Tuesday, September 27, 2016

"Flexbone" Gives Old-School Fans Hope For Continuation Of Power Running Game

"For certain, the entire Patriots' offense has a different look and feel to it this season, and is steaming towards a huge departure from the finesse, take-what-the-defense-gives-you routine that has gotten them to five consecutive AFC Title games and won them one Super Bowl to what appears to be a return to the physicality of the millennial teams that won by punching folks in the mouth and not worrying too much about repercussions.

And that's what football is about, after all, right?  That's why these guys are decked out in all kinds of padding, helmets, cups, etc., because football is a physical sport - three yards and a cloud of dust. Despite some "innovators" trying to make it about over the top speed, it still comes down to being able to take what you want, a violent game of ground acquisition in which to be successful, an offense must be balanced in their attack." - Foxborough Free Press, August 21, 2016

Whether by design, surprise or pure perverted curiosity, the New England Patriots are about to pass the quarter pole of the 2016 National Football League season leading all of professional football in rushing yards and their "Bell Cow" power back, LeGarrette Blount leading the league in individual rushing.

LeGarrette Blount leads the league in rushing - as unlikely a six word sentence as you may ever see - the man whom his fans call "Blount Force Trauma" is currently on pace for 400 carries and 1,600 yards, leading his Patriots to what translates to 2,400 team rushing yards on the year on an absurd 580 carries.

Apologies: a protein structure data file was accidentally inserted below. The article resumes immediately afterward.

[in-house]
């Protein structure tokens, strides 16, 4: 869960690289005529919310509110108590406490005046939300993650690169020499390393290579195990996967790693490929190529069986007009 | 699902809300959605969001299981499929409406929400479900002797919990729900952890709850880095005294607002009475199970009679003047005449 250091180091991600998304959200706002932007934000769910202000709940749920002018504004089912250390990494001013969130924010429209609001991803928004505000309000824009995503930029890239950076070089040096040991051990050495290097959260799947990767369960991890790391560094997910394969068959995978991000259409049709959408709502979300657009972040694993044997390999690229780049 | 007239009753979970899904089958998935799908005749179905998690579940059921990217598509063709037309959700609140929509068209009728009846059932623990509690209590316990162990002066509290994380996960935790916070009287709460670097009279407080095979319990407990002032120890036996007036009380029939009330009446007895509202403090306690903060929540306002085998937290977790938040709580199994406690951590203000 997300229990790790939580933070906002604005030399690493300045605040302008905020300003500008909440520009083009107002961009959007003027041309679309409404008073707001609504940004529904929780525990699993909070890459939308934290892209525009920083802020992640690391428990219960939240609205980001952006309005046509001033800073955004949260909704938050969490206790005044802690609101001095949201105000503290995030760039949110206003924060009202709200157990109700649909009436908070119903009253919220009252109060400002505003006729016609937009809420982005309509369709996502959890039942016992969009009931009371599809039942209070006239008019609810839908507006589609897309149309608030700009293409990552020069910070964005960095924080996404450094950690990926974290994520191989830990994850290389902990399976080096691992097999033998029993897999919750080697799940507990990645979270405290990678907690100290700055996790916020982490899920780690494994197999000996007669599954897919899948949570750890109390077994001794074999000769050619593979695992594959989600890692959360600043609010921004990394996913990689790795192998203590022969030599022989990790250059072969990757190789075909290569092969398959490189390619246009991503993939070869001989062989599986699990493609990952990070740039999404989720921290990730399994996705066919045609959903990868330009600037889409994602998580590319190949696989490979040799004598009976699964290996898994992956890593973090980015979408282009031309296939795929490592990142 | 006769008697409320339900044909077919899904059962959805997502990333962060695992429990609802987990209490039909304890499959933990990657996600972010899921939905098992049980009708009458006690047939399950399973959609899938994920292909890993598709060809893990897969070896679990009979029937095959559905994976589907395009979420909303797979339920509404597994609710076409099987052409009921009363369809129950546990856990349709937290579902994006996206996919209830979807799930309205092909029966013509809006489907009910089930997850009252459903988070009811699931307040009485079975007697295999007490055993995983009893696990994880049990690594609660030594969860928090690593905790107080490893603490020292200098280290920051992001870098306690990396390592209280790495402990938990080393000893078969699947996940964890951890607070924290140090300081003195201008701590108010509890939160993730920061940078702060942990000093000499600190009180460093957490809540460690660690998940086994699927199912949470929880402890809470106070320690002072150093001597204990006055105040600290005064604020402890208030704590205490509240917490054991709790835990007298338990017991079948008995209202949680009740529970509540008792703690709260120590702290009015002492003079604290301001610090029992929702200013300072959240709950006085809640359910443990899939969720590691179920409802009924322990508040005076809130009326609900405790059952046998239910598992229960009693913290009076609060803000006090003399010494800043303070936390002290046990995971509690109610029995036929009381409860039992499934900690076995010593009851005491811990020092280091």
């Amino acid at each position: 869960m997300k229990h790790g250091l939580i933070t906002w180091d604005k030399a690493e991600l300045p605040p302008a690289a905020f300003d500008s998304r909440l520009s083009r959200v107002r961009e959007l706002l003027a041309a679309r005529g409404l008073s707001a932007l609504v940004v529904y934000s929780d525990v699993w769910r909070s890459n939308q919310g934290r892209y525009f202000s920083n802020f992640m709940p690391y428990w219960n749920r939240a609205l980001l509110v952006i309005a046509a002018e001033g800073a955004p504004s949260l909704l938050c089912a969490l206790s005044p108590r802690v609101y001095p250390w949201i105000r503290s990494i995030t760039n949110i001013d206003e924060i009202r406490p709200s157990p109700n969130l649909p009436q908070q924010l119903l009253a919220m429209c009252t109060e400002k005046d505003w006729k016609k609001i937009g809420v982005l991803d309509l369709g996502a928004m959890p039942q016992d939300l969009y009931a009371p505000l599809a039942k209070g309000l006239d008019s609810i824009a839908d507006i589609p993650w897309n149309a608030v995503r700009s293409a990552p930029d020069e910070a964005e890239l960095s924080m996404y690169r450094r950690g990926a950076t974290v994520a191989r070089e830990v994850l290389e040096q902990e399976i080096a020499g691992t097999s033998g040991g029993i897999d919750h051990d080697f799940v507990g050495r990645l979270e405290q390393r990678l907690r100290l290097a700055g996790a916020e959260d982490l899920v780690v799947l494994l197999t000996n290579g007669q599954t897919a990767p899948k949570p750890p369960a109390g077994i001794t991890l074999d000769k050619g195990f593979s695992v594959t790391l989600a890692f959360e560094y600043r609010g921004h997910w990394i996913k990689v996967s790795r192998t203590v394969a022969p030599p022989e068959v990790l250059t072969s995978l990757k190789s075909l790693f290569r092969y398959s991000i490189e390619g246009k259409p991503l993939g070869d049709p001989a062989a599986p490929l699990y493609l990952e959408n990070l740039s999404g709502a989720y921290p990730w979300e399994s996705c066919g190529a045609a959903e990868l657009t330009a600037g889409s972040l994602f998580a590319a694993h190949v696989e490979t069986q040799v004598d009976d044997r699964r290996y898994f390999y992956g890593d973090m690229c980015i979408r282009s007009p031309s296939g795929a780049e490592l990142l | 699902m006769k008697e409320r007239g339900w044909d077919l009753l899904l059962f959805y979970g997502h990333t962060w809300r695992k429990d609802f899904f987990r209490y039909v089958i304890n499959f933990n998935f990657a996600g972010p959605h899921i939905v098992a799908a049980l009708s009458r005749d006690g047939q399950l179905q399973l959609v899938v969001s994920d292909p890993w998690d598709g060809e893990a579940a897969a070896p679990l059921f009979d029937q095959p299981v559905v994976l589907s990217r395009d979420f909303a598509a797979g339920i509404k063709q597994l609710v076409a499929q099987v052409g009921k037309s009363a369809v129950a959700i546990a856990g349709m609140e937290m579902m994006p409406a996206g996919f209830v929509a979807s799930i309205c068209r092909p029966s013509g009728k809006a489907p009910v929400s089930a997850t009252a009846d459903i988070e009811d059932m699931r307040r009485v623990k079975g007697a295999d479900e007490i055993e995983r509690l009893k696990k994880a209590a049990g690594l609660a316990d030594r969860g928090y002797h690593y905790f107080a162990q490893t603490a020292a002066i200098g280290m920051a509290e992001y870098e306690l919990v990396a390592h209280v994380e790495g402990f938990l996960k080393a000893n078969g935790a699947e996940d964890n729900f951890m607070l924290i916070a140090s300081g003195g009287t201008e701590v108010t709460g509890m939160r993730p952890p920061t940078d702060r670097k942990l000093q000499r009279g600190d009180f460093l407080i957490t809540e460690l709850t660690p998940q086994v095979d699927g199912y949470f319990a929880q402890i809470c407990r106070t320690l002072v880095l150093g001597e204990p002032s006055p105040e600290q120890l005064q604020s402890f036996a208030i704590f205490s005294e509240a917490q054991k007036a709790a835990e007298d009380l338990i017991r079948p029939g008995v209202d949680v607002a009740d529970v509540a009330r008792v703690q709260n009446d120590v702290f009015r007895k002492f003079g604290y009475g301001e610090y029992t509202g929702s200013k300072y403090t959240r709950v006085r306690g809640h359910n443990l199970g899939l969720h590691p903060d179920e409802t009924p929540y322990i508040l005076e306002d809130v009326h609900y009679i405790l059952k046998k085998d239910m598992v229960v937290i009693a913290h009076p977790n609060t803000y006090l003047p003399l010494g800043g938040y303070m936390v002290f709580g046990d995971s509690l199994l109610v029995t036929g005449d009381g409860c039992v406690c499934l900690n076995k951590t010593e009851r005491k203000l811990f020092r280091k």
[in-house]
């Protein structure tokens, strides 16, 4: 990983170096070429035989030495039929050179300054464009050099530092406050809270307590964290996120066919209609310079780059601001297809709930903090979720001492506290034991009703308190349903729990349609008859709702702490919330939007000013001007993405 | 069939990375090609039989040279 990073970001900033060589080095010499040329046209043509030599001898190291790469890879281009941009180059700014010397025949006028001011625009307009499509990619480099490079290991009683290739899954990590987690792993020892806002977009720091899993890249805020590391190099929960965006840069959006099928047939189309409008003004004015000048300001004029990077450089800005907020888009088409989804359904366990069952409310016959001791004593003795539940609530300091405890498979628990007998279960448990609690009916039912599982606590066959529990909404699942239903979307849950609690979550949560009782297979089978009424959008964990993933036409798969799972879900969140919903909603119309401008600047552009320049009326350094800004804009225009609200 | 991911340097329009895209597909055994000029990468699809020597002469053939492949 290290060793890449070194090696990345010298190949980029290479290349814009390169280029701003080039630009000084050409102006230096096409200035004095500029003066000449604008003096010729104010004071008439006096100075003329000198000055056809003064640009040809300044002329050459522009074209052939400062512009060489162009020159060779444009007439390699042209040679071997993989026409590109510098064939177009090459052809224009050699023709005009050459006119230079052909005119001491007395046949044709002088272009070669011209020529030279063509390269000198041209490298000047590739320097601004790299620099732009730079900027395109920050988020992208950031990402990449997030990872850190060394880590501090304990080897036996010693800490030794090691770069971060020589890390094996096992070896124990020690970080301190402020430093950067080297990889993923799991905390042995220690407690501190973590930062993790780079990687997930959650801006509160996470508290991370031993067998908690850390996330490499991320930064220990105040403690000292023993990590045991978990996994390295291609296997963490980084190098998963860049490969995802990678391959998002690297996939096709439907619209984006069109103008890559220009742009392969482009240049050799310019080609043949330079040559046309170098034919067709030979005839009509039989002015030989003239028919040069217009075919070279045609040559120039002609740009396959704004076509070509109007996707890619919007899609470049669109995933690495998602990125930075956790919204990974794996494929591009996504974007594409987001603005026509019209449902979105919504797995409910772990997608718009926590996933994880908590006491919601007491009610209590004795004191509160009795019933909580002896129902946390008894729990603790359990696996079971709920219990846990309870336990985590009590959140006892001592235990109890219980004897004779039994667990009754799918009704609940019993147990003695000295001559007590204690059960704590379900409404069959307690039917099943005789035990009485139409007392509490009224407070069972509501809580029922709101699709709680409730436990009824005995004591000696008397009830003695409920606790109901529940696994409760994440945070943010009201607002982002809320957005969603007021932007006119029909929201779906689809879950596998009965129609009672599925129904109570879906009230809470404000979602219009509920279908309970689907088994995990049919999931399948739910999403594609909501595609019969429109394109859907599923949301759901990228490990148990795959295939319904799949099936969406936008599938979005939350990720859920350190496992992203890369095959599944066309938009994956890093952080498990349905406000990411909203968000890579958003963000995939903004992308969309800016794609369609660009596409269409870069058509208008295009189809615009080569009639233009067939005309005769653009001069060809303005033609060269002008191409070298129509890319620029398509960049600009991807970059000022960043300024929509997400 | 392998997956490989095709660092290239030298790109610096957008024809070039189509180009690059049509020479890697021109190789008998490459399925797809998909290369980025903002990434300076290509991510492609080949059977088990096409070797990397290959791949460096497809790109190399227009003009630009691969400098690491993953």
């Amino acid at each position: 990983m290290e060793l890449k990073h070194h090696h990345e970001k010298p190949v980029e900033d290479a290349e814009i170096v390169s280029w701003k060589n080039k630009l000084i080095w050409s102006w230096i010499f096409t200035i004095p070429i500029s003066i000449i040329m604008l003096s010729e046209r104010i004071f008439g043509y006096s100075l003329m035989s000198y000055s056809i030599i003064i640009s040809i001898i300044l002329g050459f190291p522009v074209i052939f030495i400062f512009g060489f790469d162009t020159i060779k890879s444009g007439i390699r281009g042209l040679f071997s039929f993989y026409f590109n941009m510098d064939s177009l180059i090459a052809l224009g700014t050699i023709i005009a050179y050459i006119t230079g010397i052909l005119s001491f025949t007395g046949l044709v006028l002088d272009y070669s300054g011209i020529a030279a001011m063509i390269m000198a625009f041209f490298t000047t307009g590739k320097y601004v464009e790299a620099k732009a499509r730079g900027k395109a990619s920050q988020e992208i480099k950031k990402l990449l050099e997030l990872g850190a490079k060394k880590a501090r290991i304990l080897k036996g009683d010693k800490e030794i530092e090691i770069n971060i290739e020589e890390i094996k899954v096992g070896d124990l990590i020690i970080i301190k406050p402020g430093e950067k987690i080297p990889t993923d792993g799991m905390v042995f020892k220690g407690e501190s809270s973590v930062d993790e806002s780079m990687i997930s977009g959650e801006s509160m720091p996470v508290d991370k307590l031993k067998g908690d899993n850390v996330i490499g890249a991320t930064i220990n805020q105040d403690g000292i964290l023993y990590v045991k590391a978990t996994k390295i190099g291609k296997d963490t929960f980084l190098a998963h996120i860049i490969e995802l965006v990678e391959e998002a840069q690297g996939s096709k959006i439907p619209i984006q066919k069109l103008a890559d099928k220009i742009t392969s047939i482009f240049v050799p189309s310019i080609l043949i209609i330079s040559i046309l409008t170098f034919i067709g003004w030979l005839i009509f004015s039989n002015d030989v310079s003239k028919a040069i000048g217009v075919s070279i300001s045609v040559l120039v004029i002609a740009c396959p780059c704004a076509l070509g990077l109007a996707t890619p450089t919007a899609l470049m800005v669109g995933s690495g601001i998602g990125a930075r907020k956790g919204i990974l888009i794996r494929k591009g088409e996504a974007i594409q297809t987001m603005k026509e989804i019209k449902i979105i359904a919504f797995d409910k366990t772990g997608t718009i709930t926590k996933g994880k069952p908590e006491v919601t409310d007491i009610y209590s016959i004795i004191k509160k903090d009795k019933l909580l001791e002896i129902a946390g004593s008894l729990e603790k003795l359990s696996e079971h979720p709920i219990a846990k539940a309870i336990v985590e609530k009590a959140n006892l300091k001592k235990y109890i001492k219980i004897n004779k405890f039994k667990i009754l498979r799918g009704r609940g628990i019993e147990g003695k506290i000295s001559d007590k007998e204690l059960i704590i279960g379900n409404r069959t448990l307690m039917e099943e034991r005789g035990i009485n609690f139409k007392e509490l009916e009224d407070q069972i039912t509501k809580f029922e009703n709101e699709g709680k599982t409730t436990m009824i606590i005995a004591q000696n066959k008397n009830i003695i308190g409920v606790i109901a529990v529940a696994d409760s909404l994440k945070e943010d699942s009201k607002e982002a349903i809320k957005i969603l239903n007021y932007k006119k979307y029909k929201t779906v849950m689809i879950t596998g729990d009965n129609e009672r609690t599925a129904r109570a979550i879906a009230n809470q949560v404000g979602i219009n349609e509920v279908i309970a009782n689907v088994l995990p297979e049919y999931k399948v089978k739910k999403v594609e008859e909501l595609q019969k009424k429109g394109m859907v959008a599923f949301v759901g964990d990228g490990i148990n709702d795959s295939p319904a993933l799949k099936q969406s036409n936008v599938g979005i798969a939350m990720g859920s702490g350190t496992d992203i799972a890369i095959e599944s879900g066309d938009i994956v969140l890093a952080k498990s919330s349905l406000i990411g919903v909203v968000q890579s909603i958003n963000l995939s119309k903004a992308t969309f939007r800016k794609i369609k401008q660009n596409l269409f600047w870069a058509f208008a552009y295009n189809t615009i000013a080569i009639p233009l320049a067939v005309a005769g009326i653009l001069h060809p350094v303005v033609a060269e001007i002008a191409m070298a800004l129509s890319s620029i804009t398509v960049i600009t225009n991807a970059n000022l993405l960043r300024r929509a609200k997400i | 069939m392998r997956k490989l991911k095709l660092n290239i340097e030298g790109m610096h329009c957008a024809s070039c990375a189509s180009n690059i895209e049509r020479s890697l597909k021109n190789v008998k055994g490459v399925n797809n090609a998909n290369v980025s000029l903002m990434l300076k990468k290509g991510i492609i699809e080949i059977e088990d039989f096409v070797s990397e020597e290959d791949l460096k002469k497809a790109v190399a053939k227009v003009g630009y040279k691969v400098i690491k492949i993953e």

What we are witnessing however is not the rebirth of the 1978 team that still holds the record for the most rushing yards in a season - a ridiculous 3,165 yards on 671 carries - but at this moment in time, the 55-45 ratio between run and pass feels very much like the run heavy teams of the late 1970's, led by tough young mobile quarterbacks who were fully integrated into the running game.

Of course, we are not likely to see a renaissance back to the days of Sam Cunningham, Craig James and Steve Grogan for two very important reasons. First, there were five different backs that played a central role in setting that unbreakable record, and this years' version has just Blount and whoever is covering for quarterback Tom Brady while he's serving a suspension...

...and secondly, well, we're talking about Tom Brady here.

Third-year backup Jimmy Garoppolo started the first two games of Brady's four-game suspension and rookie Jacoby Brissett started the third game while Garoppolo nursed a bad wing, but whoever starts the last game of the suspension will be more of a running threat than Brady ever was or ever will be.  Brady's game is flinging the ball around all over the place, targeting like 43 different receivers.

Just that fact alone makes the prospects of seeing this wave of unadulterated power running and negative balance in the passing game implausible, but most offensive linemen run faster than Brady's sloth-like 5.28 - which was his forty-time in the combine sixteen years and one torn ACL ago, and he hasn't gotten any faster with age - so about all Brady is worth in that capacity is his patented nose dive on 3rd and short situations.